Of their plight

My first ever encounter with the people of their kind was in Sydney, Australia. It was Ramadan, and I was with the Purnomos, our Indonesian friends in Sydney. It was a case of where to break-fast-dunno-so-how-about-Uighur-food? And the ok-Uighur-sounds-exotic. And there we were, in the Uighur restaurant in the city.

The restaurant was full. There was a sign which says ‘Muslims who are fasting, break-fast at HALF PRICE’.

But it was not the sign which attracted me and left my mouth gaping. It could jolly well be the enticing smell of the roasted lamb, but it was not. It was the people. The waiter, waitresses, the cooks–practically all the Uighurs working in there. They were so, hmm how do I put it? Beautiful. The kind of beauty I can just sit and look at their faces for hours, especially the women –and I am a woman!

So that was my first encounter with these silk road people and yes, I was ‘jakun’. But their rosy cheeks, slanted but naturally coloured eyes and ash-brown hair and rosy lips…it was like I was in a doll house cafe served by nicely crafted dolls. Anyway, the restaurant was full and since it was near break-fast time and they didn’t have the heart to turn us away, we were ushered to the back room where the staff normally breaks their fast. They cleared that room for us and we ordered the extremely delectable Uighur Cuisine, while enjoying the Uighur’s hospitality, which was marvellous. The waitresses wore interesting looking hijabs and they spoke in an strange albeit unique language to one another, but to us in Aussie twanged English. And they wrote our orders, and the bill in Arabic.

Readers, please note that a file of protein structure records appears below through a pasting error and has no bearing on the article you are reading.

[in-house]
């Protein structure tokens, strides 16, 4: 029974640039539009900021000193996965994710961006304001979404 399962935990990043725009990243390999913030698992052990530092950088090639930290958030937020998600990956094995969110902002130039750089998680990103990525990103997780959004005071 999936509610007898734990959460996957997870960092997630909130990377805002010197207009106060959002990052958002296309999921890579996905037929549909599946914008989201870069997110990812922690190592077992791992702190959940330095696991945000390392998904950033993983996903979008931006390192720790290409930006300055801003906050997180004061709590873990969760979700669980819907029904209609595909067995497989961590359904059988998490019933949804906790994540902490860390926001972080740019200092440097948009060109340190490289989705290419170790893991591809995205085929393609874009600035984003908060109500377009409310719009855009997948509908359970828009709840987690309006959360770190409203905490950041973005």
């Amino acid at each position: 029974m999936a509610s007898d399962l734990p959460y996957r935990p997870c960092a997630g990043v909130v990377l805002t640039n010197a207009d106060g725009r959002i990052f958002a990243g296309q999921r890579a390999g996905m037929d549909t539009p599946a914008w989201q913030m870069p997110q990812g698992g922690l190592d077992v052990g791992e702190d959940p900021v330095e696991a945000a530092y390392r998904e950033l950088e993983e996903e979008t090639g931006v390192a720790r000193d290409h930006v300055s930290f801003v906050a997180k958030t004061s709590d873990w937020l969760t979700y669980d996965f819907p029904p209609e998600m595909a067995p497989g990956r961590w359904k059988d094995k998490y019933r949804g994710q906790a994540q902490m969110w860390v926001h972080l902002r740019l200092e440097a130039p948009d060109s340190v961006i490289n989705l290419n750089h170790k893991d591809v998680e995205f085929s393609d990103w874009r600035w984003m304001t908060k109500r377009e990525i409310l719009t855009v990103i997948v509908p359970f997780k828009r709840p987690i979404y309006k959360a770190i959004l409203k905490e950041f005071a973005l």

The past weeks of news have brought upon this remembrance of that one night of my encounter with the Uighurs. The plight of the Uighurs in China is sad and nervewrecking. As far as the Muslim world often pray or make issues out for those in Palestine/Afghanistan/Pakistan and what have we, the Uighurs, are probably often forgotten as the people of the same faith as well.

And for that, I feel for whatever they are going through right now, that they shall be remembered in our prayers together with whom we care about and are fans of, and yes– Yasmin Ahmad included.

A piece of Uighur

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